Jen Horn: Mindful mover

Rappler.com
Posted on 10/21/2013 1:37 PM  | Updated 11/25/2013 1:25 AM

Jen Horn is the spunky mastermind behind Muni.com.ph – a website dedicated to bringing people together for activities and projects that promote mindful living.

On the website, she encourages people to give a second thought to the little things that matter – anything from littering, preserving local textile culture, to simply supporting the local music scene.

“I consider myself the Chief Collaboration Officer,” Jen says. “Through the Muni community, I really want to start conversations both online and offline. Hopefully through our events or through whatever engagement we do online, we’re able to bring people together, connect them. Hopefully they'll find a place where they can collaborate.”

Watch a profile video of Jen and the other finalists of the Digital Trailblazer category below.



Taking the online offline

Jen started out writing about these topics in her personal blog. But when many people started reacting positively to her posts, she realized that she can take the project further.

She says: “I just realized that those other topics that I was writing about should have platforms where different people can also share their own discoveries or ideas.”

Some of her projects (tagged as “Munivents”) include the Cut The Crap campaign, where she commissioned different graphic designers to create posters against mindless littering caused by cigarette butts. She also promoted the repurposing of film canisters as portable, tiny ashtrays. The campaign wrapped up with a gig at Route 196.

She’s also a relentless supporter of preserving local textile culture. She hosted a series of field trips to Lumban, Laguna, where participants tried their hand at making the town’s famous embroidered, hand-made fabric. She also mounted a series of workshops where social entrepreneurs got to share their ideas on environmentally-sustainable fashion.

Social, digital

Aside from putting up the website, Jen weilds the power of social media to increase awareness and participation for her projects.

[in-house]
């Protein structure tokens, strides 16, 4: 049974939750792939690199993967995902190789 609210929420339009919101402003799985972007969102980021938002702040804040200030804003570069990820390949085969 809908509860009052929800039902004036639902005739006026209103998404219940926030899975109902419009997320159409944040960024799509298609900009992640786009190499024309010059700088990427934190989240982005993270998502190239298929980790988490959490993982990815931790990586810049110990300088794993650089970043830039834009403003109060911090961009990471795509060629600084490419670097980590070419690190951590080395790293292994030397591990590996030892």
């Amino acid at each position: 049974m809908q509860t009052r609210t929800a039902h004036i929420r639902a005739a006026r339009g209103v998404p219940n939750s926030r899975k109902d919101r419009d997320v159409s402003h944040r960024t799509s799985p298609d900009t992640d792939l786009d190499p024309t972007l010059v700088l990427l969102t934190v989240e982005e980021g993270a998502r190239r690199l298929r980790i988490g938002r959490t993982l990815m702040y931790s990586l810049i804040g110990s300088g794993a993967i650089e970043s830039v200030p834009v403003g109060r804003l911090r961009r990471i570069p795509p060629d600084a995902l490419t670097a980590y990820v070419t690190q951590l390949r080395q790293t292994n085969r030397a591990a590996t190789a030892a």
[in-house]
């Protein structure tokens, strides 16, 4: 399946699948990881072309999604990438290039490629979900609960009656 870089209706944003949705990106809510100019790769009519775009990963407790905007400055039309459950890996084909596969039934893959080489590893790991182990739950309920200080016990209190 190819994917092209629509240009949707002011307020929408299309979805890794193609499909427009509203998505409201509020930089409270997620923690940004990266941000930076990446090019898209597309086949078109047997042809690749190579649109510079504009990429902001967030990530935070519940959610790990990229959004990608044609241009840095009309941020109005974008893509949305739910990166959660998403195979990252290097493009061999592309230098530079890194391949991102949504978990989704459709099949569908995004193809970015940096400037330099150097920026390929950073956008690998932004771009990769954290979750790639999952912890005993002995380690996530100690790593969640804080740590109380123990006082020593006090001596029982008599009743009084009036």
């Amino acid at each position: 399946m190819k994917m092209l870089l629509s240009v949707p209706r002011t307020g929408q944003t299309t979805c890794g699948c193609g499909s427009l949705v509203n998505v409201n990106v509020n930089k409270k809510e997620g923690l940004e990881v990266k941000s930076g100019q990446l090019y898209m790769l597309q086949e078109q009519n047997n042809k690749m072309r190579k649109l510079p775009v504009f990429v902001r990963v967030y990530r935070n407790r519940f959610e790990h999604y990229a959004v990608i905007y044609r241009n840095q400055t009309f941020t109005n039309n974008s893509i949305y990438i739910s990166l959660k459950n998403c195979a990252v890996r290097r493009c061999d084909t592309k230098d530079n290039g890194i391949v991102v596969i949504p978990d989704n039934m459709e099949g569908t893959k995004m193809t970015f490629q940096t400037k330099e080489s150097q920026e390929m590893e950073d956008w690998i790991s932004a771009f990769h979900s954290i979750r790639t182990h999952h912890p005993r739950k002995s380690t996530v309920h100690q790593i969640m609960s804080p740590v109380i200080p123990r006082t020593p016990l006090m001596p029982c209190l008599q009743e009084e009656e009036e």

“We use the website as a platform," Jen says. "There’s a page called Muni Mo, where people can contribute their own ideas, events, or if they have something that they’d like to promote that’s aligned with muni. We also have the Facebook page, a Twitter, and instagram… [it’s] really useful to have this engagement. When we do offline events, we have the online Facebook group to go back to and really continue the conversation.”

She adds, “We also did a Google Hangout and I had somebody from Cebu, I had somebody from Bacolod, from Ilo-Ilo, Dumaguete, Naga, Davao… it’s really nice that you can easily connect to people from all these different parts of the country, and then find out what’s happening in their own hometowns. Perhaps we can all learn from each other.”

Jen admits that there’s no guarantee that every individual who reads Muni will take concrete action. But for her, generating awareness is a more important priority. “You plant that seed in their brain, and somehow it will grow eventually. They'll experience the things in their life that will make them propel in action.”

Start small, dream big

She believes that by promoting simple ideas online, it becomes less daunting for people to create change in real life.

“I see Muni's role as sort of a megaphone for causes, for advocacies, for social enterprises,” Jen says. “I think yung social entrepreneurs, [for] a lot of them a big struggle is the marketing side and I’m hoping that through some of the things we do for Muni, we help them by educating their consumers [on] better choices.”

For Jen, Doing More can start from something small. “In Muni, we believe that it’s not about moving mountains to create change. It’s really about the little things, that if multiplied by a thousand fold, a million, 2 million, 10 million… it really has a big impact.” – Rappler.com

Follow Jen Horn on Twitter: @nomadmanager

Get to know other finalists by clicking their names below:
Erwan Heussaff Red Tani

These figures reflect the result of the public voting phase held from October 24 to November 24, 2013.

The final score for each finalist will be computed from the ff:

Public Vote - 40%
Panel Vote - 60%
Total - 100%

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